2 Likes

From a social policy point of view I agree that the current system doesn’t work for a lot of people and things like wealth inequality has only increased.

But acceptance of MMT feels like a big gamble to me. If it goes wrong it’s going to lead to the worse depression for a long time.

Great effort

But I think you could include Central Banks and interest rates explicitly. They are implicitly included

2 Likes

The increasing use of scientific jargon has permitted the State’s intellectuals to weave obscurantist apologia for State rule that would have only met with derision by the populace of a simpler age. A robber who justified his theft by saying that he really helped his victims, by his spending giving a boost to retail trade, would find few converts; but when this theory is clothed in Keynesian equations and impressive references to the “multiplier effect,” it unfortunately carries more conviction. And so the assault on common sense proceeds, each age performing the task in its own ways.

Murray N Rothbard, Anatomy of the State

1 Like

MMT is just a recasting of a very old lie (monetisation of debt will save us). Whenever this has been tried in the past, it has lead to asset bubbles, then collapse, though often it takes decades to come to fruition.

Indeed the first and archetypal bubble, the South Sea Bubble, was triggered by trying to address huge debt built up over decades by selling shares in the South Sea Company, a company fully backed by one of those governments which print their own debt and can’t possibly fall into default. It all went so well, everyone was getting rich, until it didn’t, then everything collapsed and lots of people lost a huge amount of money. The government debt was effectively shifted onto the population at the time and those who came after, ruining many investors. It wasn’t a pretty ending and is one I’d rather we avoid this time round.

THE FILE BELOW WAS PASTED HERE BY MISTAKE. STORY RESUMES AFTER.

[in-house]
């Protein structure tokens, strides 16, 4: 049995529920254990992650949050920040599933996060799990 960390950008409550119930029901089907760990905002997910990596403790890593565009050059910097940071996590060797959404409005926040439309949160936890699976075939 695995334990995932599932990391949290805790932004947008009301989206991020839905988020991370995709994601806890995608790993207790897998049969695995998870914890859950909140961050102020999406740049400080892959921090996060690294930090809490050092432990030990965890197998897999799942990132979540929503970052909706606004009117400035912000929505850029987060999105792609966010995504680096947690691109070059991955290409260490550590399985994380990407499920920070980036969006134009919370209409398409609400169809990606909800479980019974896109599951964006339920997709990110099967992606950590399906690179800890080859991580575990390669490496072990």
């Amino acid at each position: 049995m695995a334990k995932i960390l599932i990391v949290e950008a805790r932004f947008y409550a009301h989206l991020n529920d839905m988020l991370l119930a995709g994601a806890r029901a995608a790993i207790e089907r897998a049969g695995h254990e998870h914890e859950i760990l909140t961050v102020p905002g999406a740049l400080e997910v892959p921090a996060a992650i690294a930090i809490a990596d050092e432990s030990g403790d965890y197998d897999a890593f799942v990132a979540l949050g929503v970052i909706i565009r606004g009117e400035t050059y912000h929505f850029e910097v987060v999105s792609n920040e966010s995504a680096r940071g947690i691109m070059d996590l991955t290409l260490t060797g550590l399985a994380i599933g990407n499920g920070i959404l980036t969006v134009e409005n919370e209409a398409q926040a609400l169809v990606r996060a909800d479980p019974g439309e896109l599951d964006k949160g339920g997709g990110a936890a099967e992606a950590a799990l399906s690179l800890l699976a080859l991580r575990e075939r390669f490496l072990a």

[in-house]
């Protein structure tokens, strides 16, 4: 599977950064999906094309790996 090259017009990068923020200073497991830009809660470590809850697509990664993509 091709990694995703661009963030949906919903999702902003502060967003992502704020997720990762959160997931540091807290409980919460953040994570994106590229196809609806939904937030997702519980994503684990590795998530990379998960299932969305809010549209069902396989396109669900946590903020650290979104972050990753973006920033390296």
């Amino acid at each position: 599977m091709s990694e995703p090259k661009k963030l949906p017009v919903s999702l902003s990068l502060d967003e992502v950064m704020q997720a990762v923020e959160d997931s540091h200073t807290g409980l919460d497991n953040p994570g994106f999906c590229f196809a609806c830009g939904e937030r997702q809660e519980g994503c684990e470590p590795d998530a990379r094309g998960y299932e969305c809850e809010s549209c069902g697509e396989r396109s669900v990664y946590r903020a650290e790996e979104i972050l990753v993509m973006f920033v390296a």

Printing money MMT style is known as soft default - it’s just default by other means - debts are fully honoured, but become worthless because the currency they are denominated in is depreciated. So yes technically you won’t default if you print your own currency, but you can certainly pay creditors with worthless paper - in the end the result is the same.

Even worse, we’re now buying our own debt - this is clearly a fixed market and going to end very badly - the BOE owns 1/3 of the debt issued by the government. If that was fine, why don’t they just buy it all and cancel it? QE was originally supposed to be a temporary and targeted measure, not a standard policy. They have tried to taper the ‘temporary’ QE twice now in the US already though, and in both cases had to back off as it hit asset prices (in particular growth stocks). So it seems we’re stuck with it and it has hit remarkable levels due to COVID.

I’ve nothing against counter-cyclical stimulus, it’s certainly necessary in a temporary way for a year or two during a large knock to confidence like 2008, and austerity in the UK after 2008 was a massive failure IMO, but that’s not what we are seeing now - we have seen permanent ZIRP and QE on a global scale with no end in sight.

I’m hoping they manage to gradually wind down this stimulus and accept the inevitable bear market in stocks this triggers, because the alternative is cranking up the stimulus to unheard-of levels with less and less impact, until one day confidence is lost and every asset crashes.

2 Likes

What if all the largest economies are printing their currencies? This would dampen the impact of devaluation?

Not really. They would all be devaluating still. If anything they will dampen the relative relationships between each other. But purchasing power would go down on all of them, not softened

1 Like